Light-emitting diode
A light-emitting diode (LED) is a semiconductor
A semiconductor is a material with electrical conductivity due to electron flow intermediate in magnitude between that of a conductor and an insulator. This means a conductivity roughly in the range of 103 to 10−8 siemens per centimeter...

 light source. LEDs are used as indicator lamps in many devices and are increasingly used for other lighting
Lighting or illumination is the deliberate application of light to achieve some practical or aesthetic effect. Lighting includes the use of both artificial light sources such as lamps and light fixtures, as well as natural illumination by capturing daylight...

. Introduced as a practical electronic component in 1962, early LEDs emitted low-intensity red light, but modern versions are available across the visible
Visible spectrum
The visible spectrum is the portion of the electromagnetic spectrum that is visible to the human eye. Electromagnetic radiation in this range of wavelengths is called visible light or simply light. A typical human eye will respond to wavelengths from about 390 to 750 nm. In terms of...

, ultraviolet
Ultraviolet light is electromagnetic radiation with a wavelength shorter than that of visible light, but longer than X-rays, in the range 10 nm to 400 nm, and energies from 3 eV to 124 eV...

, and infrared
Infrared light is electromagnetic radiation with a wavelength longer than that of visible light, measured from the nominal edge of visible red light at 0.74 micrometres , and extending conventionally to 300 µm...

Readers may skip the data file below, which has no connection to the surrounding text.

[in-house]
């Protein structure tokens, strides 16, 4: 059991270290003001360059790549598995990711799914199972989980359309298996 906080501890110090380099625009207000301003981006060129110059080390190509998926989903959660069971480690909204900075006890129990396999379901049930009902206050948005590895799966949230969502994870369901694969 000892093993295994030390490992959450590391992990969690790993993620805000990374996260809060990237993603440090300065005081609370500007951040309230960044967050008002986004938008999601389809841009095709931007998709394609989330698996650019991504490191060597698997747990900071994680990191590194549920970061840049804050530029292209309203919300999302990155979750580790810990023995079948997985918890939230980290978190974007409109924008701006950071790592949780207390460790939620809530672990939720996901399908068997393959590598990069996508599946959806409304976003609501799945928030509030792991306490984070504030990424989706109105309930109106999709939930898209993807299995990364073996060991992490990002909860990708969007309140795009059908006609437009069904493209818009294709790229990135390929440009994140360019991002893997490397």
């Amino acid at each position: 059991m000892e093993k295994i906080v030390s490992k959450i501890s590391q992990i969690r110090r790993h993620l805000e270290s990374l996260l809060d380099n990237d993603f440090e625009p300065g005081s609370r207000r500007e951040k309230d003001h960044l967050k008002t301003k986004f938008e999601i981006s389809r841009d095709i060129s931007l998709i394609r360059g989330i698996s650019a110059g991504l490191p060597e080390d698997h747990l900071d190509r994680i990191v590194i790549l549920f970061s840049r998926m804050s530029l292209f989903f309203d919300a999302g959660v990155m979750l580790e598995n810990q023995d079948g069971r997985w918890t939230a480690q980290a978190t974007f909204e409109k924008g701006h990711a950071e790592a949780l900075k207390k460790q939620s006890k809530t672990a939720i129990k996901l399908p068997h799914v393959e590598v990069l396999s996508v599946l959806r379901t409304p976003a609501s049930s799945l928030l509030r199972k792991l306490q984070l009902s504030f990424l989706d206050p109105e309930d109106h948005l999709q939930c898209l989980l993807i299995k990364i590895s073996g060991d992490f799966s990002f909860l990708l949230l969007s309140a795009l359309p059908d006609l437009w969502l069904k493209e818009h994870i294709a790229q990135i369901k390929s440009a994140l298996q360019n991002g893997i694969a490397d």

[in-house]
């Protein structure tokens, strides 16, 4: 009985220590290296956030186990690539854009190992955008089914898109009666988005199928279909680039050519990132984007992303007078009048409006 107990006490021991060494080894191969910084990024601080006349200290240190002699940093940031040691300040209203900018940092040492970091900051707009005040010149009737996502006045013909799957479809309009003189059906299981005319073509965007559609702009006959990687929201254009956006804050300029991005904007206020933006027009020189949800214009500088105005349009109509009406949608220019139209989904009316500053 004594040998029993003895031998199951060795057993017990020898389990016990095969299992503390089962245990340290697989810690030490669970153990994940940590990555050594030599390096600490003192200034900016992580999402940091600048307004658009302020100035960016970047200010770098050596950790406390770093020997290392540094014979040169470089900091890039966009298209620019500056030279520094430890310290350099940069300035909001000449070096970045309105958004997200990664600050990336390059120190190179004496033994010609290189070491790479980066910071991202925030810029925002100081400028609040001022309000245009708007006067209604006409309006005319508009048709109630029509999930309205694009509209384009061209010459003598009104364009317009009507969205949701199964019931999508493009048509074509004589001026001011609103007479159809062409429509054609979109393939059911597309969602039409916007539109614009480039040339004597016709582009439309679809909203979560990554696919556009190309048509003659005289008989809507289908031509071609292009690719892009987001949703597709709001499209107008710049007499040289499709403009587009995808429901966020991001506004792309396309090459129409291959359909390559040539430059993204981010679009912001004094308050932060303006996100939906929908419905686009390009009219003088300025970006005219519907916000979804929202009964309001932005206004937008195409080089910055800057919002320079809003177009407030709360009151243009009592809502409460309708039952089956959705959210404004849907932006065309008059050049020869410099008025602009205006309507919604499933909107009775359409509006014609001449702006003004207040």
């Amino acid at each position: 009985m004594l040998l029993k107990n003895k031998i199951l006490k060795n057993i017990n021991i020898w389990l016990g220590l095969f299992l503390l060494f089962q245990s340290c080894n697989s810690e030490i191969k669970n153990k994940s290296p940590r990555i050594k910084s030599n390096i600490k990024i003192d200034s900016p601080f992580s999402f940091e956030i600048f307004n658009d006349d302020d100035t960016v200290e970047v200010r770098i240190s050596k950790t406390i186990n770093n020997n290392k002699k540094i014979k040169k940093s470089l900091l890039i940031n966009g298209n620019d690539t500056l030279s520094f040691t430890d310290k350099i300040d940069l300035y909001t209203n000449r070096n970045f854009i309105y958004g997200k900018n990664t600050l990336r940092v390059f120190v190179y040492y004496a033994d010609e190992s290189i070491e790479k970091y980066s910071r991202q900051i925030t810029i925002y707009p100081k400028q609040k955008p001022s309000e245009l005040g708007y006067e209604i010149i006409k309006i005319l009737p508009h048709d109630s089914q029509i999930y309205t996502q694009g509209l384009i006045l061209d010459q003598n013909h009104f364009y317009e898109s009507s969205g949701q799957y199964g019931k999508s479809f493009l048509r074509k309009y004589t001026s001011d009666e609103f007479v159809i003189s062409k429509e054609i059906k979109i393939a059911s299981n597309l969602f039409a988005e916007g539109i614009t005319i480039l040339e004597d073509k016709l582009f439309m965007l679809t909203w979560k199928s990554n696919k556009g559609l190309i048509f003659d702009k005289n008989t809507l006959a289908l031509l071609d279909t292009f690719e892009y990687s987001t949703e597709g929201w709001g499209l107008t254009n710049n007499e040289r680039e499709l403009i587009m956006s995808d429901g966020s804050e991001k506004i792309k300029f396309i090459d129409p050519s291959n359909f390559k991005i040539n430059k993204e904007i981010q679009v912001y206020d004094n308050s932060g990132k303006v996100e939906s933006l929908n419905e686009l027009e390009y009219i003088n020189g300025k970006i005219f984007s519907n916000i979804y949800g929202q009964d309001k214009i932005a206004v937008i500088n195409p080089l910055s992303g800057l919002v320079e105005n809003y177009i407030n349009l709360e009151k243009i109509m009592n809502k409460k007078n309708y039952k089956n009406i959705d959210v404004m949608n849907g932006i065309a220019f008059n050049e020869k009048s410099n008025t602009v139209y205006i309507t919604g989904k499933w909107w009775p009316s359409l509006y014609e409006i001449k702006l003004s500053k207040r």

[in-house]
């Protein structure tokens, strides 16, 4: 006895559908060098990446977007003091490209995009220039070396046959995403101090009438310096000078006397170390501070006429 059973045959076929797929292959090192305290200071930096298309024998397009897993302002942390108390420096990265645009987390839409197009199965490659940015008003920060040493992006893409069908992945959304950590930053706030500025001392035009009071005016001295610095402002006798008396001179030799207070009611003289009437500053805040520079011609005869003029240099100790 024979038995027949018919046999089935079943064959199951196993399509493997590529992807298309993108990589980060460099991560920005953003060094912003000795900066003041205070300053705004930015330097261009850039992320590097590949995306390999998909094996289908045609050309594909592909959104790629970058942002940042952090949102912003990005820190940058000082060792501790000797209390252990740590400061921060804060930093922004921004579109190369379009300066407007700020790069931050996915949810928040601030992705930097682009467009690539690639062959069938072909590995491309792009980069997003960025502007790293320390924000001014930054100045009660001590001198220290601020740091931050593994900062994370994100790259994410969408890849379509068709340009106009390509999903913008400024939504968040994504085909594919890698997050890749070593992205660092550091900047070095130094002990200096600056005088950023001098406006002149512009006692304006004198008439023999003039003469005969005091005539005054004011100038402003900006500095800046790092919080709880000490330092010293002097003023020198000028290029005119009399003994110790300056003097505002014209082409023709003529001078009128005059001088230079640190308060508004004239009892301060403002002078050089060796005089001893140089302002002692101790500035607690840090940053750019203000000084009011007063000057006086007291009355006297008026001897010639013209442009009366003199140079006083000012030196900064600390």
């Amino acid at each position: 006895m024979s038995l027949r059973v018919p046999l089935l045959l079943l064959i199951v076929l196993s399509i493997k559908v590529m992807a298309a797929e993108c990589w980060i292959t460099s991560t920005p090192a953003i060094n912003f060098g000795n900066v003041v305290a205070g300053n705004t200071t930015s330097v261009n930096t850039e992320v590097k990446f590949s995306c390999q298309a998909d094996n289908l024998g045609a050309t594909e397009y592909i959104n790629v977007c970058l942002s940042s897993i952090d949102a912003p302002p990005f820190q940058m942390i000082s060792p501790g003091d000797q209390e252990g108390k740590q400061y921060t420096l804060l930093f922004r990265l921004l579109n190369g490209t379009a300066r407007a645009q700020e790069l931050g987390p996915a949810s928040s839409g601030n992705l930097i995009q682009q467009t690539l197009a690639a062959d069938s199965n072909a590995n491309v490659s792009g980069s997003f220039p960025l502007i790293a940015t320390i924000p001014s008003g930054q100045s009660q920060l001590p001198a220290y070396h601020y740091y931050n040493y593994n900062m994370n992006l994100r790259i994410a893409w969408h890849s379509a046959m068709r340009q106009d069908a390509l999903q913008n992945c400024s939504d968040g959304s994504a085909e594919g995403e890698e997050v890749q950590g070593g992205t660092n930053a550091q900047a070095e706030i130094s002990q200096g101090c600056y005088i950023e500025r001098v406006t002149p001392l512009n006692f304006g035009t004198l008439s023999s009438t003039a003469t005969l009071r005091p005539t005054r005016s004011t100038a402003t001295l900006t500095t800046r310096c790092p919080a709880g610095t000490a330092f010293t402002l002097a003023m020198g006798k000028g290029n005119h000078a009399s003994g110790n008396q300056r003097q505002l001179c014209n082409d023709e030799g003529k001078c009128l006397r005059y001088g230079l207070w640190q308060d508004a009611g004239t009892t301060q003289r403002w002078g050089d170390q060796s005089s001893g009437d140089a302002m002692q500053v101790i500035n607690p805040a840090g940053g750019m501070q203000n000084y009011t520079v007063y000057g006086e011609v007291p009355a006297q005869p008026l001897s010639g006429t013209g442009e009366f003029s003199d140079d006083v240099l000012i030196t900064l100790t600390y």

wavelengths, with very high brightness.

When a light-emitting diode is forward-biased (switched on), electrons are able to recombine
Carrier generation and recombination
In the solid state physics of semiconductors, carrier generation and recombination are processes by which mobile charge carriers are created and eliminated. Carrier generation and recombination processes are fundamental to the operation of many optoelectronic semiconductor devices, such as...

 with electron hole
Electron hole
An electron hole is the conceptual and mathematical opposite of an electron, useful in the study of physics, chemistry, and electrical engineering. The concept describes the lack of an electron at a position where one could exist in an atom or atomic lattice...

s within the device, releasing energy in the form of photon
In physics, a photon is an elementary particle, the quantum of the electromagnetic interaction and the basic unit of light and all other forms of electromagnetic radiation. It is also the force carrier for the electromagnetic force...